conducting the science of substance-being qua substance-being. Owens, like Aquinas, takes

Λ to be primarily ontological, or ousiological, but as we noted above, he denies that the

subject of physics and separate substances are studied, or as he states it, “a study of Entity

first in sensible Entity and then in immobile Entity.”18 Ross holds, in contrast with this

ontological interpretation, that Λ is a work of theology, ordered towards establishing claims

1071a35-36. The first unmoved mover is the cause of all things, and so all substances, without which
substances there would be no other beings of any of the other categories.
Aquinas, §2426; Lang , 261. Lang agrees with Aquinas, saying “But if, as I am arguing, the subject of inquiry
is substance, a topic recognized even by the ancients, then the division of substances into kinds is the first step
in implementing the inquiry into substance. Consequently, these three kinds must possess a common principle
sufficient to include them within a single investigation…”
Owens, 453; Lang, 257.

about divine being rather than making claims about substance.19 Helen Lang is critical of

both Ross’ and Owens’ approaches. She agrees that the work as a whole is not theology, but

she grants that theology is its culmination of a single account of substance.20 If there is no

common principle then there are either two equal investigations (as per Owens), or one

investigation for which the rest of is an instrument (as per Ross). If there is a common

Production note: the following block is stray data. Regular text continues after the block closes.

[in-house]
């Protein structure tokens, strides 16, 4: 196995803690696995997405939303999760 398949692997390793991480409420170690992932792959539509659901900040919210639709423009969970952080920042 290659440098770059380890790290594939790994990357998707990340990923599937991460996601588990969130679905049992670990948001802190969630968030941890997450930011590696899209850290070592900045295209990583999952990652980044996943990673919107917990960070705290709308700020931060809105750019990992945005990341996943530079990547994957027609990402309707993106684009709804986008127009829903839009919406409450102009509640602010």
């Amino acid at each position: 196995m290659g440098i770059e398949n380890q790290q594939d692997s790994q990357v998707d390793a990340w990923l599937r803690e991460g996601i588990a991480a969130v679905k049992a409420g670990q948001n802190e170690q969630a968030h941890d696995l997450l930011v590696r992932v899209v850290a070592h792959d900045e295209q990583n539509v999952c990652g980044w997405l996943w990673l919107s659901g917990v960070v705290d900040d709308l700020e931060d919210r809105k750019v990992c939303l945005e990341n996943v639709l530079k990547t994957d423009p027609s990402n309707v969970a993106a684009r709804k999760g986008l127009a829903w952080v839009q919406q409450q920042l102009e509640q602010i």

principle, there is one investigation which equally involves the whole of the book.

Interpretations about whether Λ includes common principles of all substance also

depend upon how God and the other unmoved movers are conceived of, either as efficient

causes or as final causes, or perhaps both. If God and the other unmoved movers are causes

in a way entirely unlike the other substances, it is difficult to see a likeness between the

causes that govern sensible substances and their interactions, and the principles which

describe the existence and activity of the separate substances. If on the other hand, separate

substances are understood as efficient causes, this association becomes much more plausible.

Averroes considers God and the unmoved movers to be efficient causes, in addition to being

formal and final causes of the spheres. Averroes regards the efficiency of the unmoved